Mammals of Connecticut

January 4, 2012 § 1 Comment

By Jacqueline Austin

Bird Skull by William Beebe, 1906 (public domain)

At college, one of the best courses I ever took was “Mammals of Connecticut.”  There are over 100 species of mammals in Connecticut (including people, cats and dogs, and a large number of voles—little furry creatures which are like tailless, delicate mice).

I would go up to the secret areas in Peabody Museum.  These contained huge file cabinets full of specimens and bones—little birds from South America in the 1800s; skulls of horses from the Wild West.  Because I liked to draw, I spent a lot of time drawing these skulls, comparing them to one another, and trying to trace the process of evolution in their contours, even though Chilean birds and cowboy broncos don’t have much to do with mammals of Connecticut.

For our midterm, we were each handed a plastic baggie full of little bones—a disarticulated cat skeleton—and instructed to put it back together again as quickly as possible.

For our final exam, we were driven up to the Yale Forest in a bus filled with various sizes of humane traps, containers of oatmeal, peanut butter, chocolate and raisins, and sleeping bags.  We were told to make gorp from the food items, then fan out into the forest, carrying traps.  For the next few days, we were to catch as many as we could of the mammals of Connecticut.  We should identify them as quickly as we could, because holding a vole, even for so long as it takes to identify it, literally scares it to death.  Its little heart can’t take the stimulation and it implodes.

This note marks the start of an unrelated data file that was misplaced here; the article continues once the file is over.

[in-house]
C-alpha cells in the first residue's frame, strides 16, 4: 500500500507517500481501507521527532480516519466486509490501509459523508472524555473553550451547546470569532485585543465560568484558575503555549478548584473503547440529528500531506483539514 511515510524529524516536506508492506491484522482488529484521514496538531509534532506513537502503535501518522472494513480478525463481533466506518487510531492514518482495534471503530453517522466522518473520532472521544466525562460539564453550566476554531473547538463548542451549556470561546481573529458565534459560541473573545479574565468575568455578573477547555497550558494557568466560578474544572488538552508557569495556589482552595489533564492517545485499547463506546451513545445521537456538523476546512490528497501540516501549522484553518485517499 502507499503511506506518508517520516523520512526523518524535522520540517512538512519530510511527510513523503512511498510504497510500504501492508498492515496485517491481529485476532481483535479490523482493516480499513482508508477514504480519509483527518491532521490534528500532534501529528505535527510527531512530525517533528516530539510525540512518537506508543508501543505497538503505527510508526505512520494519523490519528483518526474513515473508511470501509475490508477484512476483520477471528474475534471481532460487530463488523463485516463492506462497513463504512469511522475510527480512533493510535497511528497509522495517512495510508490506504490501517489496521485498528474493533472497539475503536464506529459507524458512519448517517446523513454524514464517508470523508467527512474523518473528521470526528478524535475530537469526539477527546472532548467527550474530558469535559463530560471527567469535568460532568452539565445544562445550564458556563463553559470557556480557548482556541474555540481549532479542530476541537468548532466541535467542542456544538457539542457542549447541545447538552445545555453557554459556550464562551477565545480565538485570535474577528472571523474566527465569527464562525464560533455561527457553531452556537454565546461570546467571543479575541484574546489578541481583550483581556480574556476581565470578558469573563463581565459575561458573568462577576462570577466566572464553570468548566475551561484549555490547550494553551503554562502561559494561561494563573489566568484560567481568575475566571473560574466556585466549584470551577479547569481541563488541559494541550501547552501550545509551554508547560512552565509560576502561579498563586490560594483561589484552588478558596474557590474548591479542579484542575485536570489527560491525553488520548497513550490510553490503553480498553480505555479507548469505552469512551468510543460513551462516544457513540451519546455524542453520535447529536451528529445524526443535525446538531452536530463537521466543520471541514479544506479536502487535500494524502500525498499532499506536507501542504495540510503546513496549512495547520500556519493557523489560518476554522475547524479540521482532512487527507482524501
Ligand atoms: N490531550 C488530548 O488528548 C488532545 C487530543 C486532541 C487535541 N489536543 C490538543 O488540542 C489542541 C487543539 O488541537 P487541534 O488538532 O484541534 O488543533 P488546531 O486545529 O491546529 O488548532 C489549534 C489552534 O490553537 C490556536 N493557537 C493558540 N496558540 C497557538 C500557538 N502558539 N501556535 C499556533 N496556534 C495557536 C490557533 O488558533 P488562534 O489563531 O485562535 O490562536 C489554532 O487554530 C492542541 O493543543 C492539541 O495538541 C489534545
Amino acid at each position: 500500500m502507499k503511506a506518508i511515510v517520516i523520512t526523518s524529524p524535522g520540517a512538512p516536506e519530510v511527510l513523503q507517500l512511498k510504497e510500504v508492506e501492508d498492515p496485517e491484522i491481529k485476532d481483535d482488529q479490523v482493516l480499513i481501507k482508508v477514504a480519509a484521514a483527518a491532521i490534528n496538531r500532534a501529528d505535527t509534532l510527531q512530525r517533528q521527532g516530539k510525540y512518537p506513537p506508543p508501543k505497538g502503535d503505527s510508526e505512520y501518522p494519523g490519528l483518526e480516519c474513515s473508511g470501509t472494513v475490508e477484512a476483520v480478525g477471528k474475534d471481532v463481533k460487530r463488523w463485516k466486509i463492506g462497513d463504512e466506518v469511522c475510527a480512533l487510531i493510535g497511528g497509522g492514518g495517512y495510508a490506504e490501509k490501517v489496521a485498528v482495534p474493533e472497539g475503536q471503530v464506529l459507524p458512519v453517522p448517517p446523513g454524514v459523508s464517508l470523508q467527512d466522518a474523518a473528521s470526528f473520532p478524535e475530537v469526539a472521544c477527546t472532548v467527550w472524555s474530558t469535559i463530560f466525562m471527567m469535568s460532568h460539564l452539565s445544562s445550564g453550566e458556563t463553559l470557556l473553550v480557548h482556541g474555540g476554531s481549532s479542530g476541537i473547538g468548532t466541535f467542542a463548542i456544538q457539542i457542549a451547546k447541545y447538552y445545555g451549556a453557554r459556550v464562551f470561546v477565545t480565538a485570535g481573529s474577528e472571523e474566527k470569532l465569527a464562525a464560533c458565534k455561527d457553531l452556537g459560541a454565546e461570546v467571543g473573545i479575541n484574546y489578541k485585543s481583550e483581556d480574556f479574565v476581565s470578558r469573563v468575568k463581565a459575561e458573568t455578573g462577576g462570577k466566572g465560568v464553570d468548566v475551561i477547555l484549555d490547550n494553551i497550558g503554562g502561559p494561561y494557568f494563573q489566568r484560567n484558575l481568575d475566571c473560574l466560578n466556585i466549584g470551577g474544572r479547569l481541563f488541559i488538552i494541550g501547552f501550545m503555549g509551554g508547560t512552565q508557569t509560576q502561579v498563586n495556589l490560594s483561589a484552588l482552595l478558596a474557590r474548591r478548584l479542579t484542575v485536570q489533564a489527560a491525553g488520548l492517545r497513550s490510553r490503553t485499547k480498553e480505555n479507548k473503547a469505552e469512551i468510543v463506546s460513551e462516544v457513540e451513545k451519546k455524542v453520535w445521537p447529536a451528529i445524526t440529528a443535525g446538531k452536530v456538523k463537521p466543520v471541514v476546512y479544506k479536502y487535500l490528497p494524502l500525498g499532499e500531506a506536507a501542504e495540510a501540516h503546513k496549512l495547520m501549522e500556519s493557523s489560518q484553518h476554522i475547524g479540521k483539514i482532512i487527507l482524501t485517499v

Deer were going to be a bummer.  And really, what would you do with one, if you caught it?  Luckily, our TA, a wolf man from Texas, had a crush on me.  Also, he was carrying rope.  We climbed up into the crown of one of the bigger trees (most of this forest was second growth), and after he set up a sling noose, we waited.  His flirting consisted of long, shy discourses on the family habits of wolves—gentle, misunderstood creatures, he said.  He was telling me about holding a wolf cub and looking into its amazing eyes when snap! the trap was sprung and a shuddering, bucking deer was leaping up at us, hitting the trunk and springing away, only to be hauled back by its neck.   I couldn’t bear to look as the wolf man scrambled down the tree.  I remember my panic as he screamed up at me.  ”What is this creature?  What’s its scientific name?”

The deer’s eyes were wild and it was silently screaming like one of the figures in Guernica. 

“I’m not letting it go until you tell me!”

Why can I remember the deer’s eyes, but not what happened next?

Or if I aced the “Mammals of Connecticut?”

Copyright 2012 by Jacqueline Austin.  Reposted from Things That Are Wonderful.  All rights reserved.

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§ One Response to Mammals of Connecticut

  • Chris Danes says:

    Ok- now- I am beginning to work my way through some of your work. My apologies for the delay and thanks for your patience.
    Well, you can remember the eyes- because they were so viivid. And dilated. And what you end with is, to leave us in a state of suspension that has a taste of the frozen fear that you were feeling.
    I love going from musty museum interior to up in the trees- and confronting how unprepared you all were for animal confrontation. What a great class…

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